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Freedom: A History of US.
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Webisode 9: Working for Freedom
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John D. Rockefeller
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John D. saw his competitors as buds to be nipped. "The American Beauty Rose can be produced in all its splendor only by sacrificing the early buds that grow up around it," he said. Rockefeller wasn't very popular with most Americans. Often he behaved as if he were a king. Crusading journalists called him a "robber baron." Check The Source - "The Lords of Industry": A Critique by Henry Demarest Lloyd

But there were two sides to Rockefeller, and they were both exemplified right beside his bed. That was where he kept his safe, filled with money. But on top of that safe was his Bible. The Bible inspired him to be generous. He gave away vast sums. He once said, Hear It Now - John D. Rockefeller "I believe power to make money is a gift from God. I believe it is my duty to make money and still more money, and to use the money I make for the good of my fellow man according to the dictates of my conscience."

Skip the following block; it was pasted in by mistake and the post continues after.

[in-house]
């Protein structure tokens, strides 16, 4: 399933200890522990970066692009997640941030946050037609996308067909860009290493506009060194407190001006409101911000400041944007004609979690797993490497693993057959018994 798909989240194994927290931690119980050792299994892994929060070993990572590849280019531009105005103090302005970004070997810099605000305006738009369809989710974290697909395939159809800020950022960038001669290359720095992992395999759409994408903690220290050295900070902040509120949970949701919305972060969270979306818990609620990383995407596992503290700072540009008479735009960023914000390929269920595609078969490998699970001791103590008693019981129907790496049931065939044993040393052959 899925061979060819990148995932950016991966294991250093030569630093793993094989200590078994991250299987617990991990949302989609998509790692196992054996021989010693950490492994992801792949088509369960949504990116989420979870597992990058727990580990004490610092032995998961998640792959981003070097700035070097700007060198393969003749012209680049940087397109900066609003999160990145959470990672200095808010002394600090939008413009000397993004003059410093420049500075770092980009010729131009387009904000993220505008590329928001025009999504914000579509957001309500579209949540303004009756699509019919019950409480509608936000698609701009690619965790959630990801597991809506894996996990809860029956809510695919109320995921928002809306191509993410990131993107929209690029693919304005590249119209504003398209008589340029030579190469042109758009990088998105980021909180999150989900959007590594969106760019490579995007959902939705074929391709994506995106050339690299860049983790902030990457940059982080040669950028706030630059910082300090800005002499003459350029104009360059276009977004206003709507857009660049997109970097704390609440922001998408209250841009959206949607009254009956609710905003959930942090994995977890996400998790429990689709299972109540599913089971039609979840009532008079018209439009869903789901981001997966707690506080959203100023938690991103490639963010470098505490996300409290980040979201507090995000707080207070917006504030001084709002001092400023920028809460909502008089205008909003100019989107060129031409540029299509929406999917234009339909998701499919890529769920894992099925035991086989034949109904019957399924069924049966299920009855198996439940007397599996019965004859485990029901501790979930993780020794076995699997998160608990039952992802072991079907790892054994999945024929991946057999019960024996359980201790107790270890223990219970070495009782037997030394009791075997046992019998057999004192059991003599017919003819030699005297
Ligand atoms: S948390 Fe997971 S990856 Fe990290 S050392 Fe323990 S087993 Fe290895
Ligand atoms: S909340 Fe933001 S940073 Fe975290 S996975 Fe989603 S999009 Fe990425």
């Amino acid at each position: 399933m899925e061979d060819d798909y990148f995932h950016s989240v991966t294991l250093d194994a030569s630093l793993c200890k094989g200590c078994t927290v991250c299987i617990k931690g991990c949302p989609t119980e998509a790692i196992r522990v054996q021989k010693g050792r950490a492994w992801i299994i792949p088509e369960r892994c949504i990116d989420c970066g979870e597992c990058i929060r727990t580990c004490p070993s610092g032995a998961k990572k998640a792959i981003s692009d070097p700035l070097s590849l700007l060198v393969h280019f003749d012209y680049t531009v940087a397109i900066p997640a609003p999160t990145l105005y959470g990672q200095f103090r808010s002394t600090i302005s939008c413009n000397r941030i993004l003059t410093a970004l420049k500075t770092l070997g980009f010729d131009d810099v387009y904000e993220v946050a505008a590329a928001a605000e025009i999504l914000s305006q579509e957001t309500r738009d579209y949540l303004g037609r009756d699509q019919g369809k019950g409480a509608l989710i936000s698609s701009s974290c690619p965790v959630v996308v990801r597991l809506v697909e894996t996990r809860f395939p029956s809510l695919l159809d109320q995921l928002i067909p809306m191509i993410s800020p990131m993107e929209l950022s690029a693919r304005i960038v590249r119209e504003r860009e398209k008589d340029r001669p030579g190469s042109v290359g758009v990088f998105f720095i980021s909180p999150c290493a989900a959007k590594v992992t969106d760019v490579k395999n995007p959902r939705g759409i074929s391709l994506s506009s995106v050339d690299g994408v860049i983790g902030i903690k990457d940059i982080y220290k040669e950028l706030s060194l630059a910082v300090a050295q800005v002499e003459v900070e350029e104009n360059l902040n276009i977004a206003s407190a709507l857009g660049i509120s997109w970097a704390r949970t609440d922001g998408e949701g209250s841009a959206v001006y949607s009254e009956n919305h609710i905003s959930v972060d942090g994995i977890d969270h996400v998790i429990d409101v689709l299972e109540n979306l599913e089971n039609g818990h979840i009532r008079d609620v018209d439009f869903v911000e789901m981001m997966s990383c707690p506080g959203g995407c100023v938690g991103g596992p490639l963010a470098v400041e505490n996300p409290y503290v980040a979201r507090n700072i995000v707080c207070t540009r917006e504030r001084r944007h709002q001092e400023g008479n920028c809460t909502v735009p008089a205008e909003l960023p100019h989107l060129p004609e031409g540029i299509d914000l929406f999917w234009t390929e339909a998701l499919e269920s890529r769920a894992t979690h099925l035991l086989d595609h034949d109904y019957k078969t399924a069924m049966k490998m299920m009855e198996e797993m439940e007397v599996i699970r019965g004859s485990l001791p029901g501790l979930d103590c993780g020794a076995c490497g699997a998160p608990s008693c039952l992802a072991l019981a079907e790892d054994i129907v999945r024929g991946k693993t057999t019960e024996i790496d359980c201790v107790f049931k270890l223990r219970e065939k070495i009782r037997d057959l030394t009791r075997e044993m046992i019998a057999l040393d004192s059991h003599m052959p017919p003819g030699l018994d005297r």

For the last forty years of his long life, Rockefeller spent much of his time giving away his money. Always orderly and precise, he gave away precisely half of his fortune—half a billion dollars—which went to create the University of Chicago See It Now - University of Chicago, the Rockefeller Institute for Medical Research, and a foundation that exists just to give money to worthwhile causes.


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Did You Know?
The success of the Standard Oil Company happened before the invention of the internal combustion engine. (It is the internal combustion engine that powers automobiles and other machines and that made oil so important in the twentieth century.) The oil that brought hundreds of millions of dollars to Rockefeller was used mostly to light kerosene lamps.


Did you know that Freedom is adapted from the award-winning Oxford University Press multi-volume book series, A History of US by Joy Hakim?



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